Foreign Policy Flashback: The Complexities of Pro-Life Policies

Grace Hardy

Chief Editor

 

On October 22, 1979, the Shah of Iran was admitted into the United States in the wake of the Revolution that seized the nation. The Shah had been at the center of US Foreign Policy in the Middle East, where the Nixon administration partnered with the Shah’s regime to counter Soviet influence in the region. The Shah looked to modernize Iran and was seen by the late Henry Kissinger as a friend to the United States and its agenda in the Middle East. However, the Shah was far from beloved at home. His secret police, the SAVAK, created an atmosphere of fear and terror among the Iranian people as dissidents were tortured for small infractions, with others many facing execution. 

Yet, what does this regime’s story have to do with the pro-life cause? Looking back on US foreign policy and the decision to admit the Shah, one large consideration weighed by President Carter at the time was the Shah’s cancer diagnosis and declining health. He was told by advisors that he immediately needed medical care only available in the United States. In this, the US government took a step to preserve the life of the Shah knowing that relations with the new government in Iran would likely suffer to some degree. However, while this decision was made compassionately, taking into account the value of the Shah’s life and necessary medical care, this decision came to endanger the lives of Americans who remained in the country at the embassy in Tehran. As a result of admitting the Shah, 52 American lives were put in danger as they were held hostage by Iranian students for 444 days. In addition, 6 American embassy employees escaped and went into hiding at the Canadian embassy until they were rescued by the Canadian government and the Central Intelligence Agency.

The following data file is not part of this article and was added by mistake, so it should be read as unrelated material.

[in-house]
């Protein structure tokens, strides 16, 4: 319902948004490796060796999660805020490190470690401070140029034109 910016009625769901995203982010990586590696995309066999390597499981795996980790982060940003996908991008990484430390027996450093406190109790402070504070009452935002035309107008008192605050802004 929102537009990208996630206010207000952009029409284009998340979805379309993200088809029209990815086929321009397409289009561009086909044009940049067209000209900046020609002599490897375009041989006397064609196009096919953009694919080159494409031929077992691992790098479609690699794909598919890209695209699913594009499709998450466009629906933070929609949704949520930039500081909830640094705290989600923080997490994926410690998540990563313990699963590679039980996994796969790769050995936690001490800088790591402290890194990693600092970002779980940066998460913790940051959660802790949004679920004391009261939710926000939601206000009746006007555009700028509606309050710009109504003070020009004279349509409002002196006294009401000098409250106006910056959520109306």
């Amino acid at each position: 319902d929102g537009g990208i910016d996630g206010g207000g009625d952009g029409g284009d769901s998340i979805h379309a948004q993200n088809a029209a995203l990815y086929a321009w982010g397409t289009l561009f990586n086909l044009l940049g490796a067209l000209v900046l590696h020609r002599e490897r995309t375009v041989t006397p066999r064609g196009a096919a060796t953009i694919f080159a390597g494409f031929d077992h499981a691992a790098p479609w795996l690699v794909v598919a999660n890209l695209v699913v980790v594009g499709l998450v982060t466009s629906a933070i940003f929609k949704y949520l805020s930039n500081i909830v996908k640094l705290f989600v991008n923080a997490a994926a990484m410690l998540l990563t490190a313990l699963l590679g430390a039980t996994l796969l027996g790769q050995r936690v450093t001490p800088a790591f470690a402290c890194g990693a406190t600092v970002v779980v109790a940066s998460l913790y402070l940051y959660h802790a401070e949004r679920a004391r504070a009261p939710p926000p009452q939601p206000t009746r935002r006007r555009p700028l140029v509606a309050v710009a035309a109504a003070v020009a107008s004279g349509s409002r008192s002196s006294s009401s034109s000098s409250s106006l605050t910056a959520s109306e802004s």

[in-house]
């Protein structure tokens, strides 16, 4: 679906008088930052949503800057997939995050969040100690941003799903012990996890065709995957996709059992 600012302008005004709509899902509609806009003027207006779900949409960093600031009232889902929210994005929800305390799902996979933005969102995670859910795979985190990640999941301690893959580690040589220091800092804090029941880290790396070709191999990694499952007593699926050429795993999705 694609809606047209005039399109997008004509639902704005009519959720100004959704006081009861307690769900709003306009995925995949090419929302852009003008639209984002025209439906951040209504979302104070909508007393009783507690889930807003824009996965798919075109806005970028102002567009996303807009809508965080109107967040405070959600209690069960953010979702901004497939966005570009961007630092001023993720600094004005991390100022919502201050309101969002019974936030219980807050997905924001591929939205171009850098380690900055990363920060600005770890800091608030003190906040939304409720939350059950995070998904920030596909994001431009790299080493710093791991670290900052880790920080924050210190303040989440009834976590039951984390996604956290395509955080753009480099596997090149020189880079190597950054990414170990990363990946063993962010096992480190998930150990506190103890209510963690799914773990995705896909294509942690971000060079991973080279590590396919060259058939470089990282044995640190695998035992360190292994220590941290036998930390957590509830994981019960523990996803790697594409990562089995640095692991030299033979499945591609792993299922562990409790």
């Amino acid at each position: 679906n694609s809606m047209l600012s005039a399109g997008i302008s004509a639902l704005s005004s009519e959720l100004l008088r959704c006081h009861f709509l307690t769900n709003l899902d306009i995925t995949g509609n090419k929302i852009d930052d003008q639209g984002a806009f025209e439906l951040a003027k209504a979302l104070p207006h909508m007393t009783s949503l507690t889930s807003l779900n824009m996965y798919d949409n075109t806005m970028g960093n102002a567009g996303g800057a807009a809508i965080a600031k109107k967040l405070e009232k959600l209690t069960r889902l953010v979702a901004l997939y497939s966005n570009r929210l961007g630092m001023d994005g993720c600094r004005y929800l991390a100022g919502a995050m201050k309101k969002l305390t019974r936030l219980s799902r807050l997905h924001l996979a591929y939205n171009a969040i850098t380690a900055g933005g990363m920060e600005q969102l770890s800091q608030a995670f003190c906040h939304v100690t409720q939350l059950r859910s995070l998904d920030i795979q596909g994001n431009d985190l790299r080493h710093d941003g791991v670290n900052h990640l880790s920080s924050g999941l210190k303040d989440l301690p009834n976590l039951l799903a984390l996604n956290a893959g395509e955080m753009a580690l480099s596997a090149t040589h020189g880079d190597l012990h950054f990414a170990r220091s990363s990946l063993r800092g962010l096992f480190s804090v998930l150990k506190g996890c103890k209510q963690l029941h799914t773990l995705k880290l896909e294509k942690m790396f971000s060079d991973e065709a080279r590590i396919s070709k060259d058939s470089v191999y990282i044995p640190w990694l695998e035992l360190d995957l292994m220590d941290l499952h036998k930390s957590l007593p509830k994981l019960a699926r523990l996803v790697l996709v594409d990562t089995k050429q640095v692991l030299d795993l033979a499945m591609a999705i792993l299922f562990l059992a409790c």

The question at this point, with the benefit of hindsight, is did the US government make the correct decision with regards to the value of human life? More importantly, how can our leaders learn from this tragedy to make foreign policies that are in line with our pro-life values? 

This question has no one right answer. Retrospectively, the decision to admit the Shah was ill-conceived and jeopardized American public servants abroad. However, one could certainly make an argument that the decision to admit the Shah was justified as he was pushed out of his oppressive dictatorial rule in part due to his support of policies that were favorable to Western interests. Furthermore, his health was in danger, and the sympathetic decision would be to give him the best care regardless of the repercussions. 

However, the world that we occupy is not idyllic. Sometimes difficult decisions must be made for the “greater good”, whatever this ubiquitous phrase means at the time. Hence, this tale of tragedy in the Middle East illustrates that while pro-life advocates, such as myself, claim that our position is simpler, this is not always the case. While it is simpler to claim that life begins at conception rather than establishing somewhat arbitrary dates of when life begins, it can be much harder to ascertain whose life is more important; a dictator whose life is in mortal danger or the possibility of harm to Americans. Where there are no right answers or happy endings, clarity in one’s convictions is hard to find. Recognizing the value of human life is among the most important issues of this generation, but hideously more complex than one might expect.

 

 

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